The End of Third-Party Cookies
Late last year, Apple announced the implementation of iOS 14. The new operating system will render Apple’s Identifier for Advertisers (IDFA) dead. Apple’s iOS 14 will prompt users to either opt-in or opt-out on data tracking for each app. Most advertisers and marketers preempt that most users will largely opt-out. Thus, they would not be able to track online activities and preferences. This will largely affect valuable analytics and insights among social media apps.
The main controversy on Apple’s iOS 14 was focused on third-party cookies. These elements are used to collect information about an online user from page to page. For example, when a user reacts to a post on Facebook, third-party cookies will save the reaction in a cache folder. Facebook’s AI will later absorb the information, which collectively, will be used for ad segmentation and targeting. A digital marketing speaker Hong Kong notes the importance of third-party cookies as providing helpful insights for future marketing campaigns. Without them, it will be hard to determine what users prefer and want.
So, is it really the end of third-party cookies? Let’s check and see!
WHAT ARE THIRD-PARTY COOKIES?
Cookies are small files stored by websites in an online user’s device. Generally, there are three different types of website cookies?
- First-Party Cookies are files saved on the website itself. They are used to identify a user between the website’s pages.
- Second-Party Cookies are shared files between the website and its partner. These are commonly used in affiliate marketing.
- Third-Party Cookies are small files saved by a website from other sites that a user visits. These files are the basis for analytics and insights that are helpful to ad segmentation and targeting.
A social media agency Hong Kong has demonstrated third-party cookies in an example scenario. Let us say that you are browsing some information about a plan for a Cancun vacation. You liked the photos but decided to put off the plan until next year. The following days, you will notice seeing a frequency of ads about a Cancun vacation. This means that the website’s machine learning has already recorded your third-party cookies and ranks Cancun ads as your current interest.
Third-party cookies are largely used by advertisers, marketers, and servers to track an online user’s behavior and translate them into virtual user profiles. So, if you have ever seen an ad that matches your recent online activity, third-party cookies have already tracked you and your current search intent. They are what digital marketers call personalized advertising.
Under the data protection law, third-party cookies are very controversial since they fall under the invasion of user’s privacy. Although, to some extent, their results are beneficial to users. They make it easy for online users to find campaigns and information relevant to their interests and preferences. The downside is being spammed with a lot of annoying ads. But most websites are transparent enough to explain third-party cookies. They also give users the option to block third-party cookies.
WHAT IS APPLE’S IDFA?
Apple’s iOS 14 has greatly impacted advertisers, marketers, and servers by technically killing IDFA. It is the short term for “Identifier for Advertisers” that Apple’s iOS uses to track third-party cookies. In September 2020, Apple’s iOS 14 updates gave users the option to allow or block the IDFA per a user’s app. This is to strengthen the company’s stance that privacy is a user’s right.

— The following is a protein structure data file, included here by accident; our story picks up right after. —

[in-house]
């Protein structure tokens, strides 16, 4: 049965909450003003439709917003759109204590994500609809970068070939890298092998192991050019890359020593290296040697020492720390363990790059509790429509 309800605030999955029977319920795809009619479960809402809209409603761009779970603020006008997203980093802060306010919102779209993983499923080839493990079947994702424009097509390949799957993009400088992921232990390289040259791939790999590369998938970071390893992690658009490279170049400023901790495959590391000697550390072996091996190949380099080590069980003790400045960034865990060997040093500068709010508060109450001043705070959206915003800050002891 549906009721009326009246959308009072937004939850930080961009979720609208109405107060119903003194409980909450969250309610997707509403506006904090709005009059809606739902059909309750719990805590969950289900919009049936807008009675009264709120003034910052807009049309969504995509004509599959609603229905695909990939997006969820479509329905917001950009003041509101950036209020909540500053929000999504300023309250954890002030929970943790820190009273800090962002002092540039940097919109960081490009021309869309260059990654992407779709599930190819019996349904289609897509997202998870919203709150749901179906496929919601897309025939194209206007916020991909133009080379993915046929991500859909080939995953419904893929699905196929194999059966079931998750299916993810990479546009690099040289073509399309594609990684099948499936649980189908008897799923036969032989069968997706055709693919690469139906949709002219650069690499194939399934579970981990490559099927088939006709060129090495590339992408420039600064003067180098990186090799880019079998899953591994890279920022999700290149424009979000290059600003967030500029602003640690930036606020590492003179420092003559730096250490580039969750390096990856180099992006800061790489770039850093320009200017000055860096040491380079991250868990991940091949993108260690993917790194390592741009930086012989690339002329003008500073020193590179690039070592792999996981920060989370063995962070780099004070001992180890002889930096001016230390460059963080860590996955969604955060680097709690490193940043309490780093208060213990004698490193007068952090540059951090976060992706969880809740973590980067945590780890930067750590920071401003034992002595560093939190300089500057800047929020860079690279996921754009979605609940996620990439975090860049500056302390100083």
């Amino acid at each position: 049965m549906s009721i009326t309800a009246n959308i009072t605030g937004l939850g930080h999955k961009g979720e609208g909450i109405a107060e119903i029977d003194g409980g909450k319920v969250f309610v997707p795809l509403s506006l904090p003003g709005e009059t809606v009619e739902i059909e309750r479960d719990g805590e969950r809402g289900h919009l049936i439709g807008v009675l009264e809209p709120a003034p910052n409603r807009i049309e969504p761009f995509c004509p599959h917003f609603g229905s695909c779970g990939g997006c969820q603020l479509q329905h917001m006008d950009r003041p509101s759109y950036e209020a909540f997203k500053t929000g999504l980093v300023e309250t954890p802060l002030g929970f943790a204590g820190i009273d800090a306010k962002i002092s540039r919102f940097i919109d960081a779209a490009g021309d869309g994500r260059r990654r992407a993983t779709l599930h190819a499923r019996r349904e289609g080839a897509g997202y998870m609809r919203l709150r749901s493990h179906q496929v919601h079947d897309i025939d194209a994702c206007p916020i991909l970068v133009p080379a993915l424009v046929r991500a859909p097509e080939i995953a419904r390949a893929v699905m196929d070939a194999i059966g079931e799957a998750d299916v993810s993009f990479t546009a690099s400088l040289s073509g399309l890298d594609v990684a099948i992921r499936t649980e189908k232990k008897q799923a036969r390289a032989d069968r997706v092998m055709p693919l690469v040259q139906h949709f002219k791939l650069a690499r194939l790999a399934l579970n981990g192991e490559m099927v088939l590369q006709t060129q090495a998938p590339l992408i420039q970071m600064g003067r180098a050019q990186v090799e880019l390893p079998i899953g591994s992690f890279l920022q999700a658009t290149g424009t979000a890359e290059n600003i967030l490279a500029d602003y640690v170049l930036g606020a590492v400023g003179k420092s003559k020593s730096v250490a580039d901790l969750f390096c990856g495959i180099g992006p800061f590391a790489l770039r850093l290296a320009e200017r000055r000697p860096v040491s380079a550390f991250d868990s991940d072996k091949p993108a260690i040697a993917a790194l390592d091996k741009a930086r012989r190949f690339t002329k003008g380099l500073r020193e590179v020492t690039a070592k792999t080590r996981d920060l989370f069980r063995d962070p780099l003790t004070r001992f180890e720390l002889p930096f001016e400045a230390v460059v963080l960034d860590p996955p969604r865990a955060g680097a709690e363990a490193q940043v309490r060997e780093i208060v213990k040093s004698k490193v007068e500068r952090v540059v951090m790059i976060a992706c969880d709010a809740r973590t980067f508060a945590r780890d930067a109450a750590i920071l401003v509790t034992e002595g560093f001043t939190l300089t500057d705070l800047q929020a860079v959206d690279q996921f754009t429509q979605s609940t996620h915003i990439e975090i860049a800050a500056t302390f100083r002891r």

Among the most affected apps are social media platforms like Facebook, Instagram, Twitter, etc. It also affected Google’s search results. According to a video marketing agency Hong Kong, the implementation of iOS 14.5 has also affected mobile and video advertising. This is because IDFA is the major folder where mobile advertisers and marketers depend to personalize mobile and video offerings.
Apple’s iOS 14.5 data privacy protection made it a requirement for developers to get permission from a user to access their devices through a local sharing network. This included data tracking across websites.
After the implementation of iOS 14.5, around 95% of American users opt-out of data tracking. Worldwide, the existing 70% of iOS users allowing IDFA goes down to around 10% to 15%. So, out of the 728 million iOS users globally, only 72 million to 108 million opted-in to data tracking. Therefore, as a large percentage of iOS users disabled data tracking, 2021 marks the end of third-party cookies.
HOW SHOULD BRANDS SURVIVE THE END OF THIRD-PARTY COOKIES?
The end of third-party cookies is not the end of digital marketing. Rather, it means the need for a shift in digital marketing strategies. There are two basic ways to do that. One is through contextual targeting, and the other is through a universal ID.
Contextual targeting allows a website to display relevant web pages based on the content or keywords. For example, if a brand wishes to promote sneakers, they can put ads on dedicated sports pages or marathon runner’s history. They may be quite limited in reach, but they can reach consumers with a higher buying intent.
Universal IDs are common identifiers used by different platforms. They are either tracked via their personal email, phone numbers, or first-party cookies. These identifiers also allow data tracking across different channels and platforms. The only challenge with such a third-party cookie alternative is that a website needs to seek agreement between many publishers. Most publishers only approve websites that are related to their niche. So, segmentation and targeting may also be very limited.
Even though it is the end of third-party cookies, digital marketing goes on. Digital marketers will find a way to replace them. Other alternatives like contextual targeting and universal IDs may help. But the key is to be able to connect to the audiences in an authentic and relevant way.